Ohio University

Viorel Popescu

Viorel Popescu Profile Picture
Assistant Professor
Irvine 423
Ohio Center for Ecology and Evolutionary Studies (OCEES)

Recent News


Ph.D., University of Maine


  • BIOS 4810/5810 Animal Conservation Biology

Research Interests

  • Conservation biology, wildlife ecology and management (focused on carnivores, amphibians and reptiles), systematic conservation planning
  • Popescu Lab Website
  • Lab: Irvine 421

I joined the Biological Sciences Department at Ohio University in January 2016. I am a conservation biologist and wildlife quantitative ecologist, and aspiring herpetologist. Research interests in the lab broadly include wildlife ecology and conservation (focus on reptiles, amphibians and mammalian predators), and conservation planning. Conservation biology is at a crossroads; after 40-plus years of sustained conservation efforts, biodiversity is still declining at an alarming rate, and threats such as deforestation, urbanization and climate change are more pervasive than ever. The common theme of projects in the lab is advancing the management and conservation of terrestrial vertebrates in human-dominated environments using cutting-edge statistical tools and effective science communication. We study how natural and human-induced disturbance (forestry, urban sprawl, energy development) affect animal-habitat relationships at individual, population and community levels (e.g., behavior and eco-physiology responses to disturbance in ectotherms, habitat selection at individual and population level, changes in species abundance and community composition). To tackle these issues, we use a variety of approaches, from lab and field experiments, and wildlife surveys (camera traps, sign and call surveys), and employ advanced biostatistical methods (occupancy, capture-recapture), and population models. These data are paramount for effective conservation decisions, and we integrate them with environmental datasets in Geographic Information Systems and conservation planning algorithms to identify spatial conservation solutions that balance economic development and species conservation.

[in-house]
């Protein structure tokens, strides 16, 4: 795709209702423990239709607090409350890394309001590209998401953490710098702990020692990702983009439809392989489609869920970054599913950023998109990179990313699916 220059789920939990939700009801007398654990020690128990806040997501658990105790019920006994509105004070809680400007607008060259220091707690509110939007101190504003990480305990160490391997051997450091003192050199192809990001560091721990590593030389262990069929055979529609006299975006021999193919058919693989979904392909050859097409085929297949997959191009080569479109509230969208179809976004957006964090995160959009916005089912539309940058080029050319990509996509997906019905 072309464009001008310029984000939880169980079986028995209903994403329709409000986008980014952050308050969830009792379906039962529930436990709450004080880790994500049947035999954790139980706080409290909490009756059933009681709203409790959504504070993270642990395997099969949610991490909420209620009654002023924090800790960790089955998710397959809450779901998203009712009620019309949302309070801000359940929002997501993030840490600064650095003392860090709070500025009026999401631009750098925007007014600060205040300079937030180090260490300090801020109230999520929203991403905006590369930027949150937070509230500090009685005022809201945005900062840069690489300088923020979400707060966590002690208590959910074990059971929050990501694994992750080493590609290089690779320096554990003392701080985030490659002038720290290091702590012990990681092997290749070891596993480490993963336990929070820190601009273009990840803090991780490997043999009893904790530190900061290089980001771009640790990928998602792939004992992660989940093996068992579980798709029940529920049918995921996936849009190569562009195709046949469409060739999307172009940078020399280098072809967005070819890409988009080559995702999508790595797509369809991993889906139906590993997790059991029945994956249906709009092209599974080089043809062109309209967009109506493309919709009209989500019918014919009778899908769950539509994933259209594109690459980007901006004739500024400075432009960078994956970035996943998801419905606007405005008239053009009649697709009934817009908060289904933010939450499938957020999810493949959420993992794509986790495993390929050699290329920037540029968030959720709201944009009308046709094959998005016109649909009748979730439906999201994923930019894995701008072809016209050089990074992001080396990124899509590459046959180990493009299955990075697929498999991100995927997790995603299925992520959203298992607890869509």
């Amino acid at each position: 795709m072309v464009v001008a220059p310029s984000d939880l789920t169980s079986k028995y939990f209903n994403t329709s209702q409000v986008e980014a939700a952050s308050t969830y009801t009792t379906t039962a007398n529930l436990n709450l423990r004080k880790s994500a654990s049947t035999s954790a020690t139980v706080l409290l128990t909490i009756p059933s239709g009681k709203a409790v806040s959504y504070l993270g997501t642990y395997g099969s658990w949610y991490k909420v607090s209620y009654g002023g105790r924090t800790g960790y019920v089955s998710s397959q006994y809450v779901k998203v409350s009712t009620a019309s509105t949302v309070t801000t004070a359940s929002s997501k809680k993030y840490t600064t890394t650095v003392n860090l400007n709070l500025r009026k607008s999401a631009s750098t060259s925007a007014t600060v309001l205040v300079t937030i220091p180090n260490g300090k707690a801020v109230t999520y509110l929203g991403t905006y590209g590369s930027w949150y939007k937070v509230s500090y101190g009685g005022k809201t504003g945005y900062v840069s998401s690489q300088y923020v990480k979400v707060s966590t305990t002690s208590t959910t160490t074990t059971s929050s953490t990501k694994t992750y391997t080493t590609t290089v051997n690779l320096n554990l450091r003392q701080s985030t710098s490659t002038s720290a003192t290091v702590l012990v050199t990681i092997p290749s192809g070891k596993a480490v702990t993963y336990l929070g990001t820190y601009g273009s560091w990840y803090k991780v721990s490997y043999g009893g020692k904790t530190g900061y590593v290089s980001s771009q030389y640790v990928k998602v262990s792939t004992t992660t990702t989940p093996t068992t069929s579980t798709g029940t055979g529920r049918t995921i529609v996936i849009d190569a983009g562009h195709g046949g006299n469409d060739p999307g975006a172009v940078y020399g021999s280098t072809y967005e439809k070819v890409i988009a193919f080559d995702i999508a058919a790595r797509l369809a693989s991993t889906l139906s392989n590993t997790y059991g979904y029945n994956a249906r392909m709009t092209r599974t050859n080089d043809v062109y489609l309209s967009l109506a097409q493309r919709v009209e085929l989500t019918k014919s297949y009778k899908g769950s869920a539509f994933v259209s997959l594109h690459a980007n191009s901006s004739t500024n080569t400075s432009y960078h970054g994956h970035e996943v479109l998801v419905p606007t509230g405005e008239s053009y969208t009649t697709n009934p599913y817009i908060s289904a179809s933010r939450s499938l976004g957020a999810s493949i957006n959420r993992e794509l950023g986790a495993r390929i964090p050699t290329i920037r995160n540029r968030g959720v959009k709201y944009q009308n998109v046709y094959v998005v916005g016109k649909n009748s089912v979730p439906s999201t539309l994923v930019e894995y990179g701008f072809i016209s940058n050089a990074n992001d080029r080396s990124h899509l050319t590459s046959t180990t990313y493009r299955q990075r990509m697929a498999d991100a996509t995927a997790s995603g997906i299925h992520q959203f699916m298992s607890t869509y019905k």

I earned my B.Sc. in Environmental Science from the University of Bucharest, Romania in 2001. For the next four years, I worked as a Research Assistant at the Center for Environmental Research at the University of Bucharest doing large carnivore and reptile conservation research in Romania. In 2005 I was granted a Fulbright Scholarship to pursue an M.Sc. in Conservation Biology from SUNY-ESF, Syracuse, NY, (amphibians and climate change with Dr. James Gibbs), followed by a Ph.D. in Wildlife Ecology from the University of Maine (amphibians and forestry with Dr. Mac Hunter). After earning my Ph.D., I was a postdoctoral scholar at the University of California Berkeley (biostatistics and wildlife ecology with Dr. Perry de Valpine), and a David H. Smith Conservation Research Fellow (smithfellows.org) at Simon Fraser University, Canada, and University of California Santa Cruz (renewable energy development and conservation planning with Dr. Wendy Palen).

Representative Publications

Popescu, V.D., P. de Valpine and R. Sweitzer (2014) Testing the consistency of wildlife data types before combining them: the case of camera traps and telemetry. Ecology and Evolution 4(7):933-943

Souther, S., M. Tingley, V.D. Popescu, D. Hayman, T. Graves, M. Ryan, B. Hartl and K. Terrell (2014) Biotic impacts of energy development from shale: Research priorities and knowledge gaps. Frontiers in Ecology and Environment 12(6):330-338

Popescu, V.D., L. Rozylowicz, D. Cogalniceanu, I. Niculae, and A. Cucu (2013) Moving into protected areas? Setting priorities for conservation for Romanian reptiles and amphibians at risk from climate change. PLoS ONE 8: e79330

Popescu, V.D., P. de Valpine, D. Tempel, and M.Z. Peery (2012) Estimating population impacts via dynamic occupancy analysis of Before-After Control-Impact studies. Ecological Applications 22: 1389-1404

Popescu, V.D. and M.L. Hunter (2011) Clearcutting affects habitat connectivity for a forest amphibian by decreasing permeability to juvenile movements. Ecological Applications 21: 1283–1295